First American hopeful Lolo Jones hit a hurdle at the 100m hurdles. It was enough to throw her off balance and slow her down just enough to take her out of first place and dump her into 7th.
Then we watched Sanya Richards, the favored in the Women’s 400m, loose steam as she came to the end. While she said her hamstring tightened up halfway through the race, it looked more like someone tossed her a piano, and she tried to carry it to the finish line.
That piano was making the rounds that night because Jeremy Wariner, the favored in the Men’s 400m, ran the last 100 meters of the race as if he was dragging a boat anchor.
But hey, these are the Olympic Games held once every four years, and Murphy is always out hunting for victims. If anything can happen, you can count on it happening and at the worst possible moment. The only thing you can do is to try to be prepared for it.
You have to be prepared if you happen to eat something that you aren’t accustomed to and it puts you out of commission for 2 days. You have to be ready if a stray flu bug happens to nest in your lungs and leave you with a fever for 3 days. You have to be ready if jet lag and lack of sleep disrupts your schedule.
Stuff happens. You try to do everything to maintain your schedule and your routine. But there will always be stuff that you can’t control. And sometimes it takes you out of play.
So you focus and work on the things that you can control. Like passing the baton!
The two events that the American teams were heavily favored to take were the Men’s 4 X 100m relay and the Women’s 4 X 100m relay. Yet, both teams failed to make it past their qualifying rounds. They didn’t just miss the required time, they were disqualified because of bad baton passing between the 3rd and the 4th leg of the race. They “dropped the ball”.
All members of both relay teams are extremely good at what they do. They run “real fast”. But the relay team depends on all members working in conjunction with each other.
And in order to work well together when it counts, you need to practice as a team. Both of these “teams” looked like they had no time to work together as a team.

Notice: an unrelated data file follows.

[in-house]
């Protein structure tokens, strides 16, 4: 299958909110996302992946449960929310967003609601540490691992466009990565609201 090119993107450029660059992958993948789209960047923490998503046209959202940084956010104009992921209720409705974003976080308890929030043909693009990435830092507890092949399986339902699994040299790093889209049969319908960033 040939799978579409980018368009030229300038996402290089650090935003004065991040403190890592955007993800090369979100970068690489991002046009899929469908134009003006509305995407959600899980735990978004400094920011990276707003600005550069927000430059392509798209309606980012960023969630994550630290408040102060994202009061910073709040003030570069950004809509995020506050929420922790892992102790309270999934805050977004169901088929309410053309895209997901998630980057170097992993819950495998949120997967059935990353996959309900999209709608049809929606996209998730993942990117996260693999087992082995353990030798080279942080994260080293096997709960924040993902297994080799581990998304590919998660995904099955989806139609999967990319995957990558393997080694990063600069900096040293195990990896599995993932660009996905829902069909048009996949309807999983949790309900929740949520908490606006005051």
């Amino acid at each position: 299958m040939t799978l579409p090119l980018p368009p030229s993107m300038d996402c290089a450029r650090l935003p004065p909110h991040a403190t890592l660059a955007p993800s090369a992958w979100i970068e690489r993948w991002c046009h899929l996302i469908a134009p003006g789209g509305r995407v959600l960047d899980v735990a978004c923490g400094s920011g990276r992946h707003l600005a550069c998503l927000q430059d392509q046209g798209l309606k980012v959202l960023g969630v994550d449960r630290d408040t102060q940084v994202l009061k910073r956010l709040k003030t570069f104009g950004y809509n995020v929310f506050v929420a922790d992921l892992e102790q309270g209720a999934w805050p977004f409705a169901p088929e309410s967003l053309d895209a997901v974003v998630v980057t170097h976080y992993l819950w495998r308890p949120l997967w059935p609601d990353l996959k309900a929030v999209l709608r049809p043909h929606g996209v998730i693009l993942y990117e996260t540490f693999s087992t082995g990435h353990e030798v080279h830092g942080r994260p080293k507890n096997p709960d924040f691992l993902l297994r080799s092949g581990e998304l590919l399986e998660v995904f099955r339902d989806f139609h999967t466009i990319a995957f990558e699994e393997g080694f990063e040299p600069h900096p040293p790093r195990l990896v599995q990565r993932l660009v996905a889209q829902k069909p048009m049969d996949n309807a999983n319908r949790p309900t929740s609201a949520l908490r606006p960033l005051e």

In every team sport, there needs to be some team practice to make all of the parts work together well. In these shorter races, it’s exceptionally important to shave off every last bit of overhead in passing the baton so that the team can squeeze out its fastest performance. Anyone who has participated in any kind of relay event knows that there are all kinds of things that you need to keep track of to get that baton transferred within the zone as smoothly and quickly as possible. You can’t just throw four exceptional performers together and expect smooth transitions, a world record time, and a gold medal.
Yet it appeared to be what the team and coaches attempted in the 4 X 100m relay races.
What are some of the ingredients needed to make a good relay team? Probably some of the same ingredients needed to make any good corporate team.
- Individual talent. You need some raw material to work with and that comes from the individual.
- Individual direction. In his book, “Good to Great”, Jim Collins talks about getting everybody on the bus. The individual’s goals and direction has to be aligned with the group’s goals, but the individual has to be the owner. The individual contributor can’t say, “Yes I believe in what the team stands for” when they really just want to be accepted into the group so they can leverage the relationship for their own hidden agenda.
- Communication. Team members need to communicate between themselves.
- Practice time working together. Time together under a variety of circumstances gives each member the ability to know and understand the strengths and limitations of their teammates and to adjust their own game accordingly.
- A common goal. There has to be a reason for the team to exist. Even people who get together once a week to have coffee have a reason for getting together.
- A hearty desire to reach the common goal.
There are others factors that come into play naturally. But if you want to see what a team looks like when all of these pieces come together, just look at the Women’s Beach Volleyball team of Misty May and Kerry Walsh.
- Individually, they know what their strengths are and what they want.
- They use a variety of communication techniques.
- They have over 10 years together as a team practicing under all kinds of conditions.
- They have a seriously competitive spirit and a strong desire to win.
108 consecutive wins and two consecutive Olympic Gold Medal wins.